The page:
C++ Nested classes forward declaration error

I am trying to declare and use a class B inside of a class A and define B outside A. I know for a fact that this is possible because Bjarne Stroustrup uses this in his book "The C++ programming language" (page 293,for example the String and Srep classes).

So this is my minimal piece of code that causes problems

class A{
struct B; // forward declaration
B* c;
A() { c->i; }

struct A::B { 
 * we define struct B like this becuase it
 * was first declared in the namespace A
int i;

int main() {

This code gives the following compilation errors in g++ :

tst.cpp: In constructor ‘A::A()’:
tst.cpp:5: error: invalid use of undefined type ‘struct A::B’
tst.cpp:3: error: forward declaration of ‘struct A::B’

I tried to look at the C++ Faq and the closeset I got was here and here but those don't apply to my situation. I also read this from here but it's not solving my problem.

Both gcc and MSVC 2005 give compiler errors on this


Define the constructor for A AFTER the definition of struct B.

The expression c->i dereferences the pointer to struct A::B so a full definition must be visible at this point in the program.

The simplest fix is to make the constructor of A non-inline and provide a body for it after the defintion of struct A::B.

This is a good example of why you want to keep definitions separate from declarations. You need to change the order of things so that the constructor A::A() is defined after the definition of struct A::B.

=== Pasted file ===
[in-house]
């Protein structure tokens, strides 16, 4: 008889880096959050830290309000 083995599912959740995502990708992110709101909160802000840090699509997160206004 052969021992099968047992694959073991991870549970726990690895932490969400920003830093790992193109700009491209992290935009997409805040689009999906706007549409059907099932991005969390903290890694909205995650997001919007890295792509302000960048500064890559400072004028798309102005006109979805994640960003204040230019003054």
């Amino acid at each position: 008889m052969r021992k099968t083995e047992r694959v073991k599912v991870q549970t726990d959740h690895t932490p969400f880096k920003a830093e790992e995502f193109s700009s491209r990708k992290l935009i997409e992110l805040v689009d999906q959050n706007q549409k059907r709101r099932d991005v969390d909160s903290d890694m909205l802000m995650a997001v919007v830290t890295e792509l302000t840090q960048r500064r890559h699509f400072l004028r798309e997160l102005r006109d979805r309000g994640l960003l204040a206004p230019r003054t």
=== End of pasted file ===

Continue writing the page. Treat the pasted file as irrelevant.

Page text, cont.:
class A
    struct B;
    B* c;

struct A::B
    int i;

A::A() { c->i; }

int main()
    return 0;

Interestingly, I've bumped into the same problem with the page 293 ('11.12 A String Class') mentioned in the Stroustrup book.

The example provided in the printed book seems to be at fault, providing the following methods as inline, instead of defining them after the definition of struct Srep

class String {
  // ...
  void check(int i) const { if (i<0 || rep->sz <=i) throw Range(); }
  char read(int i) const { return rep->s[i]; }
  void write(int i, char c) { rep=rep->get_own_copy(); rep->s[i]=c; }

I googled a bit, and found the author's latest implementation of this String Class, available here: http://www2.research.att.com/~bs/string_example.c

He seems to have modified it so that these methods are no longer inline, to avoid the problem mentioned in this thread.

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